We may earn a commission when you buy through links in our articles. Learn more.

There is still “no plan” to make Rainbow Six Siege a free-to-play game

We caught up with Ubisoft regarding the possibility of Rainbow Six Siege going F2P, and it still seems unlikely.

Rainbow Six Siege F2P

It’s nearly been six years since Rainbow Six Siege launched, and despite still drawing in record numbers of players but it continues to face stiff opposition from the likes of Apex Legends, Fortnite, and Call of Duty: Warzone – all fantastic free-to-play games. However, don’t expect Siege to go F2P anytime soon, as Ubisoft confirmed to us that it is still “no plan” to do so.

Rainbow Six Siege continues to offer excellent free weekends and the like, but a few people may be hesitant to get into Siege due to the up-front cost. The game’s director Leroy Athanassoff previously stated over a year ago that, regarding Siege going F2P, “on the development team we want that at some point” and that they “want the game to be accessible to everyone” – although they did admit there would be challenges involved.

We caught up with associate game director Aurélien Chiron regarding the state of Rainbow Six Siege right now and their plans for the future, and of course, we had to ask for an update about the possibility of it going free-to-play – and it still seems unlikely.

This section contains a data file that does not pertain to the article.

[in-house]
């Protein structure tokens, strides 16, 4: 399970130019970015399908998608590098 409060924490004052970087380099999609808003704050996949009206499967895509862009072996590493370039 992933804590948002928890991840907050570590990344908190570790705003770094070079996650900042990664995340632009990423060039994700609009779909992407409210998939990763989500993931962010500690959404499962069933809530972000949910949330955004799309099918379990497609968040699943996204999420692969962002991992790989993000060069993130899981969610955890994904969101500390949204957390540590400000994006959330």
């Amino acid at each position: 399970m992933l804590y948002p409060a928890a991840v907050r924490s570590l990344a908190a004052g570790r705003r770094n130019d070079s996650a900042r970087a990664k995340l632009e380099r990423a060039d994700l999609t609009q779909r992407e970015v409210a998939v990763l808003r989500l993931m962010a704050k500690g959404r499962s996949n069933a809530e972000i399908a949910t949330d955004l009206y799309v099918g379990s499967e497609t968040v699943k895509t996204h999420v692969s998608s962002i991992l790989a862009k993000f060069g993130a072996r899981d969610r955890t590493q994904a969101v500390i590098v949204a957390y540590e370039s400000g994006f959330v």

“We are continuing to look at ways to engage new players and retain our loyal community,” said Chiron, “however there is currently no plan to make Rainbow Six Siege a free-to-play game.” If that sounds familiar, it’s the exact quote a Ubisoft representative gave to us following Athanassoff’s comments. It seems that’s the company line for now, so until Ubisoft decides it’s worth taking Siege in that direction the game won’t be following that model anytime soon.

Elsewhere in the interview, Chiron confirmed that the studio wasn’t looking to update Training Grounds and Situations, but will instead invest in better training tools “so players can test operators, weapons, and gadgets, and learn maps more quickly.” Furthermore, game director Aurélie Débant says they are “working to solve issues” around the game’s prone and crouch mechanics, specifically crouching “being too quiet”.